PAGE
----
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AL E XANDRA KL I MOVA, I T MO UNI VE RS I T Y

KNOWLEDGE MANAGEMENT
SOLUTIONS AND
FOUNDATIONS
LECTURE 2
CONTENTS
1. KM Foundations:
1.1. KM Infrastructure
1.2. KM Mechanisms
1.3. KM Technologies
2. KM Processes
3. KM Systems

LECTURE OBJECTIVES
Understand the concept of knowledge management
Examine knowledge management foundations
Describe three components of knowledge management
foundations
Examine knowledge management solutions
Describe two levels of knowledge management
solutions:
KM processes
KM systems

KM SOLUTIONS AND
FOUNDATIONS



KM Processes

KM Systems

KM Mechanisms KM Technologies


KM Infrastructure
KM Solutions
KM Foundation
Source: Becerra-Fernandez, et al., 2010.
KM INFRASTRUCTURE
Organizational Culture
Organizational Structure
Information Technology
Common Knowledge
Physical Environment
ORGANIZATIONAL CULTURE
Organizational Culture norms and beliefs that guide
the behavior of the organizations members
Most important challenges (Dyer and McDonough 2001):
1) The organizations employees have no time for
knowledge management;
(2) the current organization culture does not encourage
knowledge sharing;
(3) inadequate understanding of knowledge
management and its benefits to the company; and
(4) inability to measure the financial benefits from
knowledge management.


ORGANIZATIONAL CULTURE
What could be done?

Understanding the value of KM practices,
Management support for KM at all levels,
Incentives that reward knowledge sharing,
Encouragement of interaction for the creation and
sharing of knowledge (Armbrecht et al. 2001).

KNOWLEDGE SHARING AT HILL AND
KNOWLTON

Source: Compiled from: Meister and Mark 2004;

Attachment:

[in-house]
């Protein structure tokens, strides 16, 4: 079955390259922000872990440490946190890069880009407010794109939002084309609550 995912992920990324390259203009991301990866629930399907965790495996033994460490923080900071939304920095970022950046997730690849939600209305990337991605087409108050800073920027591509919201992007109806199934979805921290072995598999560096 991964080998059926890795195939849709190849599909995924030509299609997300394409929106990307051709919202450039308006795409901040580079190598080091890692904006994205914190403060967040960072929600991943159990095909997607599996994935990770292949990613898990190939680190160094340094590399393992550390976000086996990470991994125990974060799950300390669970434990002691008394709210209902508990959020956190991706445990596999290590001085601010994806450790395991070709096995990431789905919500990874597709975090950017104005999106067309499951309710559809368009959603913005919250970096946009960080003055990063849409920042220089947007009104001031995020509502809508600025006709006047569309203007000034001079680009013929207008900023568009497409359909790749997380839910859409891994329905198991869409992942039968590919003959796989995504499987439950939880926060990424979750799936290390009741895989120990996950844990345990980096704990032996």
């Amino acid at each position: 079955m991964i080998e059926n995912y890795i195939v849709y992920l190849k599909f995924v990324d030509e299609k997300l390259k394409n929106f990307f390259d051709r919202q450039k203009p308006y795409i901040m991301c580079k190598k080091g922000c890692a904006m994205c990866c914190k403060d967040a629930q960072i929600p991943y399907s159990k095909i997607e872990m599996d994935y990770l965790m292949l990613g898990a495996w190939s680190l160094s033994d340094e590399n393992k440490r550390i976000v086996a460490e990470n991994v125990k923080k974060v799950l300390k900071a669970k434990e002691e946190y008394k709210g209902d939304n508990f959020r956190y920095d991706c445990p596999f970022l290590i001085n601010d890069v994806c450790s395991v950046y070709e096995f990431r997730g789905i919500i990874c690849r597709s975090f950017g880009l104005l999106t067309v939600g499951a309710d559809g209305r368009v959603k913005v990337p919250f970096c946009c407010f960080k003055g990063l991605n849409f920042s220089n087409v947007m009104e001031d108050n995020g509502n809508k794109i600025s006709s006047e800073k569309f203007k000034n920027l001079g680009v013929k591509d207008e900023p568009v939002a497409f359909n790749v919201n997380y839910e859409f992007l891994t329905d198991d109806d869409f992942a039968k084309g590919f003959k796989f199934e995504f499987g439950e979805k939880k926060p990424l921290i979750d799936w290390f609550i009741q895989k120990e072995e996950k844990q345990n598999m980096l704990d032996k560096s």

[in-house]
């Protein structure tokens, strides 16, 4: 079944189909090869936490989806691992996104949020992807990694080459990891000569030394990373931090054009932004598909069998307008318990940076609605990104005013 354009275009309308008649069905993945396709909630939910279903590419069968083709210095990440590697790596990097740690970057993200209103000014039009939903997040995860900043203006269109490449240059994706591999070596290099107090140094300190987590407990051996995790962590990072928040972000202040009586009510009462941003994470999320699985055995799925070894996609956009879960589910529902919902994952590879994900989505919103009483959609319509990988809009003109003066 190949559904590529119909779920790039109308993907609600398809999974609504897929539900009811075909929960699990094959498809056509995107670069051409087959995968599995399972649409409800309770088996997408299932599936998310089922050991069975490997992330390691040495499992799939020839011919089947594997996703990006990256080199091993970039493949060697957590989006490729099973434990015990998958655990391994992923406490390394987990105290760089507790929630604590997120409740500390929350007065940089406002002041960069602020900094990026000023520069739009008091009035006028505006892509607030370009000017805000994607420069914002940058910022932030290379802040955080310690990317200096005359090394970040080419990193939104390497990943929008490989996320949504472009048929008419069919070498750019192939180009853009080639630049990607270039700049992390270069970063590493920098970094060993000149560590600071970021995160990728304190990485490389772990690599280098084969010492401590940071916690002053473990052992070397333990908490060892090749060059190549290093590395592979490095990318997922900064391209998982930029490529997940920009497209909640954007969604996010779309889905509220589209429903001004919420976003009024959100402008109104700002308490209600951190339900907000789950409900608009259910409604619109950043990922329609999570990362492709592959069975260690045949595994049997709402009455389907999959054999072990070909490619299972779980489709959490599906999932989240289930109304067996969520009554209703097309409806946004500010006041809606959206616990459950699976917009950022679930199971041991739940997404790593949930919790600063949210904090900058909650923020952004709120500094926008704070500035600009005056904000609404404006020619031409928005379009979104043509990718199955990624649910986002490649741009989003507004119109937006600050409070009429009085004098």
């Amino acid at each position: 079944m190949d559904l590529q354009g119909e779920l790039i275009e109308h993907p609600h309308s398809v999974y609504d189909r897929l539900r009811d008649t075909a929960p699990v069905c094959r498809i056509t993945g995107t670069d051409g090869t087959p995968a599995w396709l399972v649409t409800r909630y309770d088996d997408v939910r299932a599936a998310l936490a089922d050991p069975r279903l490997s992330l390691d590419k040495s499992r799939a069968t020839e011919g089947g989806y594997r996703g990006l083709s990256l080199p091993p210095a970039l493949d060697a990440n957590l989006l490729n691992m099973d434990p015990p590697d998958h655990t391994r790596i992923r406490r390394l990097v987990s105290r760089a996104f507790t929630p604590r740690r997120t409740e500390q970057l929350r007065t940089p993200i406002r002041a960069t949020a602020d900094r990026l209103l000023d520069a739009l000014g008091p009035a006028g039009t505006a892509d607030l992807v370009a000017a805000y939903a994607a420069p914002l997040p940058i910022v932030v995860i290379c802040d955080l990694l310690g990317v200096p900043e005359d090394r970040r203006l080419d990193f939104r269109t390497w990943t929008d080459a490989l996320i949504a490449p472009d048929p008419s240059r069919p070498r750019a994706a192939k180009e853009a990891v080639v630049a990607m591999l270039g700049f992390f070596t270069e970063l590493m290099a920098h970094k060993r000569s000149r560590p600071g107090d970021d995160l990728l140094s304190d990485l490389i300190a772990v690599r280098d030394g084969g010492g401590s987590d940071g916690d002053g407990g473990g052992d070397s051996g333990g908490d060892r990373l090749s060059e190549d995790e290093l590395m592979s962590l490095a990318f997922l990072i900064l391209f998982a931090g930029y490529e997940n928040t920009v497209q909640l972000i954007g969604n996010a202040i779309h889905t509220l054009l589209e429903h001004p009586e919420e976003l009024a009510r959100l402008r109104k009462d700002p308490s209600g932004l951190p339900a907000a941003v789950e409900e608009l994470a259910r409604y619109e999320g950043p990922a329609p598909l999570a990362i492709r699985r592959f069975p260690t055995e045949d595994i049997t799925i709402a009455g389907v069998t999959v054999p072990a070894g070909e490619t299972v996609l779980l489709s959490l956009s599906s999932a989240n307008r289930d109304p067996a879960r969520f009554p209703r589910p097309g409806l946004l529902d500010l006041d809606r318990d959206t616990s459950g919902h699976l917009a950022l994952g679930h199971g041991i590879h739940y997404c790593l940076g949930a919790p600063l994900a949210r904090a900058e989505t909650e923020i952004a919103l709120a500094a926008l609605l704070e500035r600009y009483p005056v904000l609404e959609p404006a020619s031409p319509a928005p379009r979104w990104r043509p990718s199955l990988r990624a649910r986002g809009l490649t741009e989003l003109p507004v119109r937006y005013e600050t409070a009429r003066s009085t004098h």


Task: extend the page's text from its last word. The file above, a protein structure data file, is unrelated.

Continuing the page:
http://www.hillandknowlton.com/

Background:
Hill and Knowlton (founded in 1927), is a leading international communications
consultancy. It headquarters in New York with 74 offices in 41 countries and an
extensive associate network.
It is part of one of the worlds largest communications services groups (WPP).
Hired by organizations to manage their product launches, media relations, and
communication during crises.

Beenz, a system of micropayments, to encourage employees to
contribute case studies and bios.
An employee could win a weekend for two in a Caribbean villa for
110,000 Beenz.
Gift certificates and pizza parties.
Bonuses to individuals managing departments that were active in
knowledge sharing.
best-seller list to publicize the contributions that were most
frequently accessed.

ANOTHER EXAMPLES
Shell Oil Company: informal recognition for
individuals (mentioning their accomplishments in a
newsletter, an e-mail, or during a meeting)
Halliburton Company: most valuable player
program, acknowledging each month the person
who provides the best idea.
Consulting firm Bain & Company: two annual
awards, one of them is for the employee that best
carried on the goals of knowledge management
and innovation.

Source: Becerra-Fernandez, et al., 2010.
ORGANIZATIONAL STRUCTURE
Communities of practice an organic and self-organized
group of individuals who are dispersed geographically or
organizationally but communicate regularly to discuss
issues of mutual interest (Lave and Wenger 1991).
provide access to a larger group of individuals than
possible within traditional departmental boundaries
there are more numerous potential helpers, and this
increases the probability that at least one of them will
provide useful knowledge.
provide access to external knowledge sources.

ORGANIZATIONAL STRUCTURE
How to facilitate communities of practice?
legitimize them through support for participation in them
seeking advice from them.
providing them with resources, such as money or
connections to external experts
access to information technology that supports their
virtual meetings and knowledge sharing activities, blogs
and social networking technologies



COMMUNITIES OF PRACTICE AT
MONTGOMERY WATSON HARZA
(Source: Compiled from Parise, Rolag, and Gulas 2004, http://www.mwhglobal.com/).